The complexity of the spermatogenesis is surely due to the coexistence of mitosis, meiosis, and cell differentiation in a unique process. Besides endocrine route—mainly orchestrated by the hypothalamic gonadotropin releasing hormone (GnRH), pituitary gonadotropins, and gonadal steroids —there is an intragonadal network of regulators that allows intercellular-, intracellular-, and cellular-environmental communication [4–6]. Furthermore, a very hot topic concerns the involvement of HSP/DNAJ proteins  and ubiquitin/proteasome pathway  in the control of protein folding and sorting during the spermatogenesis.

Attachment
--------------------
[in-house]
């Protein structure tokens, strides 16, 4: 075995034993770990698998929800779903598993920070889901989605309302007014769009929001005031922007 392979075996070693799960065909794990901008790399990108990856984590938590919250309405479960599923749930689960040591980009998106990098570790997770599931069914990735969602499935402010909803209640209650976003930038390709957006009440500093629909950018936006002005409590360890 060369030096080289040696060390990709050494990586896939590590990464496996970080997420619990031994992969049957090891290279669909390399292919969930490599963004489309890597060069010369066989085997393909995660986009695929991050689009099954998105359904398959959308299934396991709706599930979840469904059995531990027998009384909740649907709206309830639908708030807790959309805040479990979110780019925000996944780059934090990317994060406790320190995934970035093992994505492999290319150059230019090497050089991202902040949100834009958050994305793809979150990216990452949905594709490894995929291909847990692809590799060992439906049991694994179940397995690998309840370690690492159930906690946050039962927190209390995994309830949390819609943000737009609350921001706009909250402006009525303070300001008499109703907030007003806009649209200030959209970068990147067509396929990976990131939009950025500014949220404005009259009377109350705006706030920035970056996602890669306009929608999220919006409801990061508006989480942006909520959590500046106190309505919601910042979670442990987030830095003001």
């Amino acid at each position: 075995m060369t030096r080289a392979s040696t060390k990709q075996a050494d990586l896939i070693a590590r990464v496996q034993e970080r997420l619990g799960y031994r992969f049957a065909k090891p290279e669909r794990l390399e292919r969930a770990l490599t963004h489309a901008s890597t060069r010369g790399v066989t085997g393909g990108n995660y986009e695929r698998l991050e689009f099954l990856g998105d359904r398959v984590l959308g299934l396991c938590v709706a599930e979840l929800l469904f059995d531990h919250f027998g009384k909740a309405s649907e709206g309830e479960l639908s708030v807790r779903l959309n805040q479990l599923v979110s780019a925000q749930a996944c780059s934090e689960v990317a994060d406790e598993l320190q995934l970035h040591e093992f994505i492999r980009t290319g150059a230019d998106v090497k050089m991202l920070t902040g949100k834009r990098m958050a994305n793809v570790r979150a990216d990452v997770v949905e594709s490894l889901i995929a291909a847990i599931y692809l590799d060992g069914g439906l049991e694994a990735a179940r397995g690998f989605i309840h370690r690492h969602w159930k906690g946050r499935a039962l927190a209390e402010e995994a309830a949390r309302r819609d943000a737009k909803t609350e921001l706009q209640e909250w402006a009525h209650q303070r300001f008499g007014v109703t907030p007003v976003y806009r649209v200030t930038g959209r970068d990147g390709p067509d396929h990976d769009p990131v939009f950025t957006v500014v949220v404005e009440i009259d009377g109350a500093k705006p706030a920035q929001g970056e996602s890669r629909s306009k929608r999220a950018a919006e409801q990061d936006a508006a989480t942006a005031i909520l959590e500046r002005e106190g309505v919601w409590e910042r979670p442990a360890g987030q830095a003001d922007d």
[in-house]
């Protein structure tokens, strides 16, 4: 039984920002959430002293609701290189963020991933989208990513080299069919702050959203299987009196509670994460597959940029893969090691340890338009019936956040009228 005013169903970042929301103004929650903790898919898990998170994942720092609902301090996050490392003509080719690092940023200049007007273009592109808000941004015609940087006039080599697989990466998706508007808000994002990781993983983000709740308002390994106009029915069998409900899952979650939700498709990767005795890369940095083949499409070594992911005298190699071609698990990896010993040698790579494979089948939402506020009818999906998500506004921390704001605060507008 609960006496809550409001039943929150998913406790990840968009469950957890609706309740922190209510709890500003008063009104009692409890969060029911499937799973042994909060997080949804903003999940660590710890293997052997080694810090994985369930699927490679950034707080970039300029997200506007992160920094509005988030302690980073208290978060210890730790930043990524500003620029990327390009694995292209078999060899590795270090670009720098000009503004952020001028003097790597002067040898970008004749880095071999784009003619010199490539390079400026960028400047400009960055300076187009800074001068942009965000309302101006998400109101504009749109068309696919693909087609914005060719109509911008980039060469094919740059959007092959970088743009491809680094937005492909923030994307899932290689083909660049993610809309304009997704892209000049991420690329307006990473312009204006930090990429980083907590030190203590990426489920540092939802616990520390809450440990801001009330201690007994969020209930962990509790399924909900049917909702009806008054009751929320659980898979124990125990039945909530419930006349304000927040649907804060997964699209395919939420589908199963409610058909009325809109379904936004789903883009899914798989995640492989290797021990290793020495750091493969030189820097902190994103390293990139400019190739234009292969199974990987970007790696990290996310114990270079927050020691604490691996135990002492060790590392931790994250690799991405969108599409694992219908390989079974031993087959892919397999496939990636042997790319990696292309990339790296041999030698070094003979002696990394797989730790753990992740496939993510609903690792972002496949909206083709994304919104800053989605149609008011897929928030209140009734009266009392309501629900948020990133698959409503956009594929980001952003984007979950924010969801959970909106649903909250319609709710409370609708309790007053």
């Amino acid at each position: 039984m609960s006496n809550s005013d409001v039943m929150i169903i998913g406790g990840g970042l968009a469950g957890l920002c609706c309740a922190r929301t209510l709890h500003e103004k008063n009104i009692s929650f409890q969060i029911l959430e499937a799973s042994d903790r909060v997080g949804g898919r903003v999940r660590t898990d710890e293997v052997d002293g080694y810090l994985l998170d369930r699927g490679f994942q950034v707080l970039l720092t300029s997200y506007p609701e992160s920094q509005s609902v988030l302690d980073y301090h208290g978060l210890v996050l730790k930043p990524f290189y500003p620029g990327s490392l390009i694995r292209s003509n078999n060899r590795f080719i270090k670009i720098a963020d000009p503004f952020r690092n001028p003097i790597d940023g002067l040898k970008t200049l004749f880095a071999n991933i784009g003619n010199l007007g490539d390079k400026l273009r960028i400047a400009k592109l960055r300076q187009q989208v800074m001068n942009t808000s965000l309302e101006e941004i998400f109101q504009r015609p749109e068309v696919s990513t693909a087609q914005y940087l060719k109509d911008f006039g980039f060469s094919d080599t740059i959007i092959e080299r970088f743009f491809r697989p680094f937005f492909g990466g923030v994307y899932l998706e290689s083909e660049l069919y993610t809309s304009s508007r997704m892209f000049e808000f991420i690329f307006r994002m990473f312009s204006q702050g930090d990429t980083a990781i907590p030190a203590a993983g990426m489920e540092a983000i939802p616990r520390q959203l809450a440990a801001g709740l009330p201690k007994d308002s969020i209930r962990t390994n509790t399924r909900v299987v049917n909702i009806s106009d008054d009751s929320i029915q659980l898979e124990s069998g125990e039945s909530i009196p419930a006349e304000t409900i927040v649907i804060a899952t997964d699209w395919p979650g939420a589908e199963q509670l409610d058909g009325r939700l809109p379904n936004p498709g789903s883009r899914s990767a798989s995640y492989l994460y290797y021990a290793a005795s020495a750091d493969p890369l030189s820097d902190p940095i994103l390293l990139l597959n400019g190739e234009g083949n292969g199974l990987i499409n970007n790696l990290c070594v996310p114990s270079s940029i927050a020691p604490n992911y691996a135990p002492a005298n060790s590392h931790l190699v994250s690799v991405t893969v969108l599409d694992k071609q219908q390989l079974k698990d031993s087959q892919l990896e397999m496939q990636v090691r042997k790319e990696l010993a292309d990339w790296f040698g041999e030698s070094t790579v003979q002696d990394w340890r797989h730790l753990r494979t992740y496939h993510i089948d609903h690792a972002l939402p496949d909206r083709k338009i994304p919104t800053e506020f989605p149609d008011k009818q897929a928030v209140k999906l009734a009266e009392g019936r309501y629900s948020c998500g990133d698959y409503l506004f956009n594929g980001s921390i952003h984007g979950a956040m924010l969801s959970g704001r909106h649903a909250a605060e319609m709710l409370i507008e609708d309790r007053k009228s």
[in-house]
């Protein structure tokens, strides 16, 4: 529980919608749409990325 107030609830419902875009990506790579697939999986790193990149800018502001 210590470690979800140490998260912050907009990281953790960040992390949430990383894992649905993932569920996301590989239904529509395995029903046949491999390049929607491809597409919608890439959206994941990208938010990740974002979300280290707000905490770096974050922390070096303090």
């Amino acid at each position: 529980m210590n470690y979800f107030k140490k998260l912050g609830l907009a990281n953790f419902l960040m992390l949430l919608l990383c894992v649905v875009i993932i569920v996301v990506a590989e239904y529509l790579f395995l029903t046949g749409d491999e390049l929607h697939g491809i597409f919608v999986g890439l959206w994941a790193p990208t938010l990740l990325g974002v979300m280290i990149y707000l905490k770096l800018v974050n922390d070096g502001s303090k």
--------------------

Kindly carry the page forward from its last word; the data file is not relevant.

The members of 70 kDa HSP family (HSP70) are molecular chaperones able to regulate the folding, transport, and assembly of proteins into complexes , not only under stress conditions such as heat, but also under normal physiological conditions. They selectively bind the unfolded hydrophobic regions of substrate proteins and, by means of cycles of ATP binding, hydrolysis, and exchange, drive the correct protein folding . The HSP70 activity requires the recruitment of molecular cochaperones belonging to the conserved family of HSP40/DNAJ proteins [11, 12]. All of them have just a highly conserved “J domain” by which they interact with HSP70, stimulating its ATPase activity (Type III DNAJ). Many DNAJ proteins have an additional Gly/Phe-rich region (Type II DNAJ) followed in the same cases by cysteine repeats (Type I DNAJ) . HSP40/DNAJ proteins represent the largest HSP subfamily, at least in human where up to 41 different members have been identified . Besides HSP70, also the family of 110, 60, and 90 kDa HSP (HSP110, 60, and 90, resp.) and the small HSP (sHSP) function as molecular chaperones being involved in processes such as the prevention of protein aggregation or the modulation of protein stability and conformation . HSPs, HSP40/DNAJ proteins included, are conserved in both prokaryotes and eukaryotes [12, 14] and their impairment causes the accumulation of misfolded proteins that aggregate and cause cell damage or diseases such as neurodegenerative disorders and infertility in human [15–17]. The control of protein folding and sorting well correlates to the ubiquitination system, a conserved mechanism involved in the control of a set of proteolytical and nonproteolytical cell functions . The ubiquitination system consists of the following components: (1) ubiquitin, a small heat stable protein of about 8.5 kDa  extensively found in a wide range of eukaryotic cells, but not in prokaryotic cells ; (2) ubiquitin activating enzyme E1; (3) ubiquitin conjugating enzyme E2; and (4) ubiquitin ligase E3. Ubiquitin covalently attaches to lysine residues of target protein but also has the ability to form polyubiquitin chains that are subsequently transferred to target protein. In this respect, the monoubiquitination is the addition of a single ubiquitin residue; the multiubiquitination is the addition of several single ubiquitin residues; lastly, the polyubiquitination is the addition of a polyubiquitin chain at specific lysine residues in target proteins . Monoubiquitination, multiubiquitination, and polyubiquitination activate differential pathways leading to endocytosis, endosomal sorting, protein trafficking, histone regulation, DNA repair, nuclear export, cell cycle progression, cell proliferation/apoptosis, and proteolysis  (Figure 1). In case of protein misfolding, the polyubiquitination at lysine 48 is a tag for the proteasome pathway, one of the main processes of cellular protein degradation . In this respect, the ability of deubiquitinating enzymes (DUBs) to edit the ubiquitination state of protein or to cleave polyubiquitin chains from substrates is a key step in the correct definition of tags for subcellular localization and intracellular trafficking of target protein .